X-ray glasses are a novelty or gag product that do not work. They came out in the 1940s around the time that the X-ray machine was becoming prominent.
In 1895, German scientist Wilhelm Conrad Rontgen discovered the X-ray by accident. Later experiments revealed that the X-ray could penetrate the human body as well as other objects of significant mass. Rontgen won the Nobel prize for the X-ray's contribution to medicine.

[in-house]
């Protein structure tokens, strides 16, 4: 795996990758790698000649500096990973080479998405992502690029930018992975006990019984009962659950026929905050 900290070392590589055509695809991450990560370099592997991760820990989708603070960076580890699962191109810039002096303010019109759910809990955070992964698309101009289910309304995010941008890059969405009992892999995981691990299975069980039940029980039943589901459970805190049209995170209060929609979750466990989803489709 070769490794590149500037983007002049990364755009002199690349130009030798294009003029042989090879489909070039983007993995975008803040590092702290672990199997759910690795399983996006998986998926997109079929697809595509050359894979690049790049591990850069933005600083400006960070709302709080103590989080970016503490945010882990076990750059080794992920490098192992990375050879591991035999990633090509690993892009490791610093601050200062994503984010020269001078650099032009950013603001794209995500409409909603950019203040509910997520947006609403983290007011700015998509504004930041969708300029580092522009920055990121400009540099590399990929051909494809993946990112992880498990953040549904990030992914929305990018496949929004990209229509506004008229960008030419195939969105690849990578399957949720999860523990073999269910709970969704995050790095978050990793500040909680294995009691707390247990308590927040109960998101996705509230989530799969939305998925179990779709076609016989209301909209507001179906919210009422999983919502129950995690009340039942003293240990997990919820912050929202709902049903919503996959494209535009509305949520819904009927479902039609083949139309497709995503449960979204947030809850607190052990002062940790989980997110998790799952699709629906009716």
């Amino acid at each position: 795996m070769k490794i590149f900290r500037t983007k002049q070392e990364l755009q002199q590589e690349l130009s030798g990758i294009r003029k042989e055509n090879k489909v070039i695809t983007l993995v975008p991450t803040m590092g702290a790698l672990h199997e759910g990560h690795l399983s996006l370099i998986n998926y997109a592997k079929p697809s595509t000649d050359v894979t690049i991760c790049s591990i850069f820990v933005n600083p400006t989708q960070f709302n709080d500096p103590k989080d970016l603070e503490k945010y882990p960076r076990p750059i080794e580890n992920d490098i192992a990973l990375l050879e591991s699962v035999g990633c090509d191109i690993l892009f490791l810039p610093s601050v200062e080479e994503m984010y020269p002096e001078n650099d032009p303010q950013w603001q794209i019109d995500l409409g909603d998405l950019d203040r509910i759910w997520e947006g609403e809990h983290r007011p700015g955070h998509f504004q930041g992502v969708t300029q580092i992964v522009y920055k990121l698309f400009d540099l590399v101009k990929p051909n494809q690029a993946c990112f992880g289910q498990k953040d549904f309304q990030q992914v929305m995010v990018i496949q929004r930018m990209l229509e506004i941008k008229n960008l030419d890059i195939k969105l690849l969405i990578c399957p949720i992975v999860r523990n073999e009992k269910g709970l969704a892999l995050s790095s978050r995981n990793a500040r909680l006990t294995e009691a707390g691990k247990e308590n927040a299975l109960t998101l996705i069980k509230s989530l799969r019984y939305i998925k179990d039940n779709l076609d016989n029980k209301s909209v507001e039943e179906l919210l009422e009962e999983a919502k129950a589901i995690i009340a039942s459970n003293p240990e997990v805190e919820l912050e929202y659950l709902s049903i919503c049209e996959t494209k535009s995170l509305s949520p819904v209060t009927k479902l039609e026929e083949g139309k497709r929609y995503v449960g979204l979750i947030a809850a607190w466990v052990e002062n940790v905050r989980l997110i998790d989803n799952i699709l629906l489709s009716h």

From the 1930s to the 1950s, shoe stores were outfitted with scopes that used X-rays so that customers could see their feet. Other products that took advantage of the public's fascination with X-rays were the "wonder tube," a tube with a hidden feather inside so that when someone stared through the hole at one end with the tube pointed at their hand, it appeared that they were viewing bones. The X-ray glasses were produced by the Adams company in the 1940s and were made out of plastic and cardboard.